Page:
Top tips for outdoor play with the little ones

Outside is where the muddy magic happens
Outside is where the muddy magic happens Photo: Inti St. Clair


We all remember the parenting catchcry of generations past: "Just go outside".

Our parents (and their parents, and so on as far back as human evolution) knew what was good for us: being free and active in the fresh air. Times have changed and our kids don't always get that same amount of time outside – but it's important to get them out there as much as possible.

Outdoor play isn't just fun, it's also vital for a healthy upbringing and a range of learning experiences. Here are some tips for getting the kids outside (without hearing too much complaining about being out there).

Get messy!

The best thing about playing outside is the opportunity to get messy … without having to clean up!

Outside is where the muddy magic happens (and clothes are discarded before coming inside), it's where glitter and paint can be happily crafted with, and kids of all ages agree that the best messy play happens in the sandpit.

Let their imaginations go crazy

Pre-schoolers and school-aged children often love make believe play, and there's no limit to their imaginations outside.


You can encourage your kids to play games with whatever's in your garden or at the park: overhanging branches can become cubby houses, sticks can transform into pretend fishing lines, and flower petals can be coins to pay for goods in an imaginary  shop in their beautiful cubby house.

There's no doubt that once you get the kids (and yourself) started the make believe and fun will continue for hours on end.

Set up a backyard play area

The backyard is a true haven for kids; there's no better childhood memory than playing out the back in an adventurous setting. Luckily for us, the world is our oyster when it comes to setting up a great play area for our little ones.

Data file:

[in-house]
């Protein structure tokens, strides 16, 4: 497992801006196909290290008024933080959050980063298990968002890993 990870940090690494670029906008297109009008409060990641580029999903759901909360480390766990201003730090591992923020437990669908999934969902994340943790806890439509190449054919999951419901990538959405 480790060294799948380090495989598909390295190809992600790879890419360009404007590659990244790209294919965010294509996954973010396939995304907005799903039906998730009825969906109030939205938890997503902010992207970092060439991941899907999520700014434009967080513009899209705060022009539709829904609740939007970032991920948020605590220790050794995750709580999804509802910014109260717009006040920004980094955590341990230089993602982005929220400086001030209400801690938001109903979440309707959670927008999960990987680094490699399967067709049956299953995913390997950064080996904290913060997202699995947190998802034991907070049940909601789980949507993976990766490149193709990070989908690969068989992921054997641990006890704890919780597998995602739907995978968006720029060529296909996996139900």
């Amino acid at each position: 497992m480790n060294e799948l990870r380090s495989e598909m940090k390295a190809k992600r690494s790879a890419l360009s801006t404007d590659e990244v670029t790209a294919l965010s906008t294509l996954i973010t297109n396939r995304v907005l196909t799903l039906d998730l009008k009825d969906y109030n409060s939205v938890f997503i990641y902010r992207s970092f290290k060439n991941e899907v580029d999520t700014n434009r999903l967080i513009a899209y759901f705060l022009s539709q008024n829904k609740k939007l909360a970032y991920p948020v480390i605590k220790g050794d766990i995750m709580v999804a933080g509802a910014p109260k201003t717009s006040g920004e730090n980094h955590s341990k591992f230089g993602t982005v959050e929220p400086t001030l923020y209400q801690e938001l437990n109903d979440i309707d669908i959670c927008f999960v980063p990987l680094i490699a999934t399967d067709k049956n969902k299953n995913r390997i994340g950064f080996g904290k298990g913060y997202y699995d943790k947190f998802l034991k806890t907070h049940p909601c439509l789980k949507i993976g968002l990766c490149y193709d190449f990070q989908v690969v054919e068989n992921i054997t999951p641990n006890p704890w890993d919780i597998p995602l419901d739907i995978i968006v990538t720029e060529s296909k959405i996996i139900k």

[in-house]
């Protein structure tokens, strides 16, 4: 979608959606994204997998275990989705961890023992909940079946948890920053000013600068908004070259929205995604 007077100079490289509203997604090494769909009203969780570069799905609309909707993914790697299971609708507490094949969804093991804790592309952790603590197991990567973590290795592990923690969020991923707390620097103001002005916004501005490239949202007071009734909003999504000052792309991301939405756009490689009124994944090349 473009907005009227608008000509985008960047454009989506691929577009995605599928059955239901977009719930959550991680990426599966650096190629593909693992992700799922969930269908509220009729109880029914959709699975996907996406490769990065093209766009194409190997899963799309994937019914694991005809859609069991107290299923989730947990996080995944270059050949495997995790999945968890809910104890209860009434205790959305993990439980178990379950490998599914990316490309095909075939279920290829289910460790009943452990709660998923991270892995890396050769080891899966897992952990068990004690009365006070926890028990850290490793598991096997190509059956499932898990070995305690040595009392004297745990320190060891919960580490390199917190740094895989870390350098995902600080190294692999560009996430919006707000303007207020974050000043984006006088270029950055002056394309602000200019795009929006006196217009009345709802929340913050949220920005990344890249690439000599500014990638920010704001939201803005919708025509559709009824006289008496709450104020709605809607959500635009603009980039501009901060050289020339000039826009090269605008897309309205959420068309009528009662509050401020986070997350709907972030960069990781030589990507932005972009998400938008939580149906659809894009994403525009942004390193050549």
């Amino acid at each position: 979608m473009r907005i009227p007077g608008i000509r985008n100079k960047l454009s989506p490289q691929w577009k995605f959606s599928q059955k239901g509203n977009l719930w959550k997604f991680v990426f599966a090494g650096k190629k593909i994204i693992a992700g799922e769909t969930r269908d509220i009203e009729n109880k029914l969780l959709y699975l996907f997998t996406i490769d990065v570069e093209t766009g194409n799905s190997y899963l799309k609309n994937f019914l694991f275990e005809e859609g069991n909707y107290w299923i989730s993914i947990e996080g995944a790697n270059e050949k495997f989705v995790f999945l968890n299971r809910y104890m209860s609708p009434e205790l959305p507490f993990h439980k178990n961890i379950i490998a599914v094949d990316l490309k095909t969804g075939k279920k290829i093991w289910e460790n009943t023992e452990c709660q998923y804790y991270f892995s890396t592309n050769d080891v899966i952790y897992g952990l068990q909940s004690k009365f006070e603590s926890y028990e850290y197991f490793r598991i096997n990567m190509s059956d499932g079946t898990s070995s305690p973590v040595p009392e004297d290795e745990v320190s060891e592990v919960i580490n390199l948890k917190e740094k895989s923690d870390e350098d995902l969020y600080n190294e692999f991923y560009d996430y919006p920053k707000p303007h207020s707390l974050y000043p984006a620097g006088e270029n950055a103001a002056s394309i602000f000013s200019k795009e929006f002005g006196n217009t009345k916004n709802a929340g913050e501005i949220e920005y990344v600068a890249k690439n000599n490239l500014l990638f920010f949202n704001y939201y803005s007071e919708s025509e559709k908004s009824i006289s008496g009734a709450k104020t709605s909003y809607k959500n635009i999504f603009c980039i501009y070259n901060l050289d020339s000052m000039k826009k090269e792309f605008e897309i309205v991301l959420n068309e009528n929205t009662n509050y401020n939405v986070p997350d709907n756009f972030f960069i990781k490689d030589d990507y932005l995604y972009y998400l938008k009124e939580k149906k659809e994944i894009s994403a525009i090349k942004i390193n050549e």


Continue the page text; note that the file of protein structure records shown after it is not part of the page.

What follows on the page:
Let your imagination run wild with amazing play equipment options: a cool cubby house, fun swings, a trampoline (and a sprinkler to put under it in summer, of course) and a tough rock-climbing wall. This is the stuff childhood dreams are made of.

Get them involved with you

If you have some jobs to do outside, whether it's weeding, raking up the leaves or washing the car, get the kids out there helping. Even if they're actually hindering rather than being truly helpful (we all know that feeling), it's the very beginning of helping with the family tasks.

Perhaps even more importantly, if you want to head out for a walk or a bike ride then let them come along for some great quality time. It might be slower than usual, but the fun you all have will make up for it.

This is all part of role modelling the joys of outdoors to the kids: the more they see you enjoy and achieve things outside, the more likely they are to get out there as often as possible.

And all kids love to spend time with their parents, no matter what you're up to. 

Take risks

We all want to keep our little ones safe, and this is really important outside amongst dangers like potential falls and passing cars. However, there are some risks that are important to let the kids take.

When you're outside with your children, try giving them a little more independence to take some controlled risks on the play equipment – that is, to climb the ropes a little higher or slide a bit faster under your watchful eye. This gives them the chance to build self-esteem and really see their full potential … and there's no better part of parenting than seeing the pride in your child's eyes when they achieve something they didn't know they were capable of.

Make the time for free play

Structured outdoor play – like sports – is really enjoyable for lots of kids, but they also need the time and space for regular free play.

All of us parents are busy with work, home tasks and running around, but making some time in the week for our kids to run wild is worth every minute of effort. It gives them a chance to let out any pent up energy, have fun, improve their health through physical activity, and even boosts their mental health.

How are you getting your kids outside this spring and summer?